Quah: Yes, there is a possibility that if the causality were of an extreme form then it might overturn my conclusions. But, paradoxically, I take comfort in how so much research has gone into trying to disentangle the causality between growth and inequality, and yet found nothing strongly systematic. If there were such an extreme possibility with regard to causality, then it would surely have been discovered by now.


Knowledge@SMU: What about envy arising from inequality? Do you think it may have negative implications for welfare?


Quah: Envy raises interesting sociological issues. Arguably, in medieval times inequality was much higher than it is now. Royalty owned 90% of all the wealth.  The poor worked themselves to death and were taxed. When countries went to war, it was royalty attacking other royalty using the brawn, muscle, and lives of ordinary workers. People’s mindsets were such that they tolerated this in those days, but they would not stand for such behavior today.


So what is it that people envy? Sometimes, perhaps for light relief, I fall back onto figures from the cinema for explanations. Take, for instance, what we might call the Hannibal Lecter theory of envy. In “Silence of the Lambs”, while talking to Clarice about the serial killer she is investigating, Lecter explains, “You envy what you see everyday. You can only be envious of things you think are within your grasp. How do we begin to covet? Do we seek out things to covet? We begin by coveting the things we see everyday.”  When royalty was the cause of inequality, most of human society thought such wealth was beyond reach. But now we see ordinary people becoming spectacularly rich. This generates two sets of forces. On the one hand, we have aspiration and mobility which creates growth and allows societies to live with high levels of inequality because everyone feels that, at some point, he or she will get a piece of the action. On the other hand, there is the increasing level of envy in society and the media has a role to play here. The world’s rich are on display, and every schoolboy thinks that it could happen to him. The world of inequality, envy, and social cohesion is changing in ways that economics is obviously not yet coming to grips with.


Knowledge@SMU: As there is no single aggregate to measure how inequality affects welfare, is this one of the reasons why growth matters more than inequality?


Quah: Yes, that’s right. Part of the reason is also that growth is like the tide that comes into a harbour. When it comes in powerfully, that tide lifts all the boats. Some boats are lifted a bit higher than others but the force of the tide lifts them all. It is the sheer magnitude of this force that makes growth much more important than inequality.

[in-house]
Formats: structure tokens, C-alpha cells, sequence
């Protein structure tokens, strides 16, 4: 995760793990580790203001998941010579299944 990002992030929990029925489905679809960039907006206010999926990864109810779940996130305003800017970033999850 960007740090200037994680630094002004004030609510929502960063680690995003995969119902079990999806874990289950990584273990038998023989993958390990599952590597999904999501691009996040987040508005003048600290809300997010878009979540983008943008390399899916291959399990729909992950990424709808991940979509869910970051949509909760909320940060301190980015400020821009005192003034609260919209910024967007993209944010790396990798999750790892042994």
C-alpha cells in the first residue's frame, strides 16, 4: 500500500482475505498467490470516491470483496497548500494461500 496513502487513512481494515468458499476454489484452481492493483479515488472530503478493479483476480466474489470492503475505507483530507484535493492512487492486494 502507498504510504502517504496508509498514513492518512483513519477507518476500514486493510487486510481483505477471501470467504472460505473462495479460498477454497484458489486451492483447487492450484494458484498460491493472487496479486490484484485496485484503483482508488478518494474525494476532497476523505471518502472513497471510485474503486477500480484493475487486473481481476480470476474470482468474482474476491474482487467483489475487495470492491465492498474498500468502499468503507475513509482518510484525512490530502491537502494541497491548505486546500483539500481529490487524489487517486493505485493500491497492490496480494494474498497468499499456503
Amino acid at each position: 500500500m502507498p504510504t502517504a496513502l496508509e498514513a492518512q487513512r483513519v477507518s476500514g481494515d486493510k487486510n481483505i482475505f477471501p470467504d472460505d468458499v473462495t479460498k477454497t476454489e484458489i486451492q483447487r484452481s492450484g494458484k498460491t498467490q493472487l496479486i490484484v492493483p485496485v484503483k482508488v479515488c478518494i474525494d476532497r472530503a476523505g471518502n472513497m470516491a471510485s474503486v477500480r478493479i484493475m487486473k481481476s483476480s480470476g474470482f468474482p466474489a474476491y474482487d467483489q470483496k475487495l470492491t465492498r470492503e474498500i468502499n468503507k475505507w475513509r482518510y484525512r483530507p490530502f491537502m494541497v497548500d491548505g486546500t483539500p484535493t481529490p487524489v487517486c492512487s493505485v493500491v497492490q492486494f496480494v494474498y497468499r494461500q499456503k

Knowledge@SMU: An important basis of your research is the trade-off between growth and inequality. Empirically, high growth rates are accompanied by high rates of income inequality. What is the future of countries like China?


Quah: I suppose, implicit in my own thinking, is that such rapid increases in inequality will not continue. It will never be the case that two or three people end up owning everything in society, and everybody else is destitute. I’d imagine some natural bound operates on how unequal societies can get. On the other hand, I see no natural bound on how much societies can grow.


Knowledge@SMU: In your discussion, you also talk about one of the least progressive regions – sub-Saharan Africa. Would it even be appropriate to talk about inequality and its implications in these countries?


Quah: I agree that the much more pressing problem in sub-Saharan Africa is that of absolute poverty. Talking about relative poverty or income inequality just misses the point. Literacy is low. Epidemic HIV-AIDS is rampant. Even basic needs like access to clean water are not yet met. Such chronic poverty is the first-order problem that needs to be addressed there before we even talk about inequality. The tide of growth needs to lift them to a higher basic level before anything else becomes meaningful.


Knowledge@SMU: Would your theory also apply to the education industry with its tremendous growth and correspondingly high levels of inequality?

Quah: That is a very interesting insight, I hadn’t thought of it that way. Certainly for education, it is useful to think about how these ideas might apply to the streaming of students into different channels of study at a very young age in schools in Malaysia and Singapore. Such a policy increases the measured inequality and it raises performance or efficiency. But then we are back in the discussion of what the trade-off is between inequality and growth.